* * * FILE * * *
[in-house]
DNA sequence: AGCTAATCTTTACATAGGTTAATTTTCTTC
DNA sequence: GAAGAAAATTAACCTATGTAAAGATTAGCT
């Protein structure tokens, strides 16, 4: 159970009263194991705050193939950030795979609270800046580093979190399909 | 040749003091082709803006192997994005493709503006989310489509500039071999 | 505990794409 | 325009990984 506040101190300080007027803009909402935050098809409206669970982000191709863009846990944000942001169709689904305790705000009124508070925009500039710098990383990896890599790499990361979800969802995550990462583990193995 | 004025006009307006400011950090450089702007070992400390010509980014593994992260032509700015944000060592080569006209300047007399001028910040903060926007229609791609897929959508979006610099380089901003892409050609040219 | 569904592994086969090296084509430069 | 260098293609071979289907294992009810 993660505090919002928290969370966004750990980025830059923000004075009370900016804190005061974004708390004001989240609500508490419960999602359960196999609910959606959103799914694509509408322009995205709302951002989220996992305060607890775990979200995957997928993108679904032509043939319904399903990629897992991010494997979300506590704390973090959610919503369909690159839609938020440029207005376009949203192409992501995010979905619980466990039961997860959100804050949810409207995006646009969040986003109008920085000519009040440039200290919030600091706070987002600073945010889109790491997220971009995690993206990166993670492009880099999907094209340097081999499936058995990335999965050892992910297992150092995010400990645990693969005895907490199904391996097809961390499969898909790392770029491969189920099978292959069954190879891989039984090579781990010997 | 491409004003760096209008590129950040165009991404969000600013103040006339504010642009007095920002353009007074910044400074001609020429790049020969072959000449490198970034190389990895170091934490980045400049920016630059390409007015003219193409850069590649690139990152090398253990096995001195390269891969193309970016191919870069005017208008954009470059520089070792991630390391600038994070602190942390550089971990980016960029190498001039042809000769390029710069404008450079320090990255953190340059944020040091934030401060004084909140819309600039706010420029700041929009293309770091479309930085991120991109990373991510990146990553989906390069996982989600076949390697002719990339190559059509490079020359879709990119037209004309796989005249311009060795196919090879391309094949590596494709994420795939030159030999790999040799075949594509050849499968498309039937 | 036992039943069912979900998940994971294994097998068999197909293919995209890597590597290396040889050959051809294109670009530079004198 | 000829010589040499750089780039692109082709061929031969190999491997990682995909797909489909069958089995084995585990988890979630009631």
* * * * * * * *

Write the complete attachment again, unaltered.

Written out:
[in-house]
DNA sequence: AGCTAATCTTTACATAGGTTAATTTTCTTC
DNA sequence: GAAGAAAATTAACCTATGTAAAGATTAGCT
């Protein structure tokens, strides 16, 4: 159970009263194991705050193939950030795979609270800046580093979190399909 | 040749003091082709803006192997994005493709503006989310489509500039071999 | 505990794409 | 325009990984 506040101190300080007027803009909402935050098809409206669970982000191709863009846990944000942001169709689904305790705000009124508070925009500039710098990383990896890599790499990361979800969802995550990462583990193995 | 004025006009307006400011950090450089702007070992400390010509980014593994992260032509700015944000060592080569006209300047007399001028910040903060926007229609791609897929959508979006610099380089901003892409050609040219 | 569904592994086969090296084509430069 | 260098293609071979289907294992009810 993660505090919002928290969370966004750990980025830059923000004075009370900016804190005061974004708390004001989240609500508490419960999602359960196999609910959606959103799914694509509408322009995205709302951002989220996992305060607890775990979200995957997928993108679904032509043939319904399903990629897992991010494997979300506590704390973090959610919503369909690159839609938020440029207005376009949203192409992501995010979905619980466990039961997860959100804050949810409207995006646009969040986003109008920085000519009040440039200290919030600091706070987002600073945010889109790491997220971009995690993206990166993670492009880099999907094209340097081999499936058995990335999965050892992910297992150092995010400990645990693969005895907490199904391996097809961390499969898909790392770029491969189920099978292959069954190879891989039984090579781990010997 | 491409004003760096209008590129950040165009991404969000600013103040006339504010642009007095920002353009007074910044400074001609020429790049020969072959000449490198970034190389990895170091934490980045400049920016630059390409007015003219193409850069590649690139990152090398253990096995001195390269891969193309970016191919870069005017208008954009470059520089070792991630390391600038994070602190942390550089971990980016960029190498001039042809000769390029710069404008450079320090990255953190340059944020040091934030401060004084909140819309600039706010420029700041929009293309770091479309930085991120991109990373991510990146990553989906390069996982989600076949390697002719990339190559059509490079020359879709990119037209004309796989005249311009060795196919090879391309094949590596494709994420795939030159030999790999040799075949594509050849499968498309039937 | 036992039943069912979900998940994971294994097998068999197909293919995209890597590597290396040889050959051809294109670009530079004198 | 000829010589040499750089780039692109082709061929031969190999491997990682995909797909489909069958089995084995585990988890979630009631």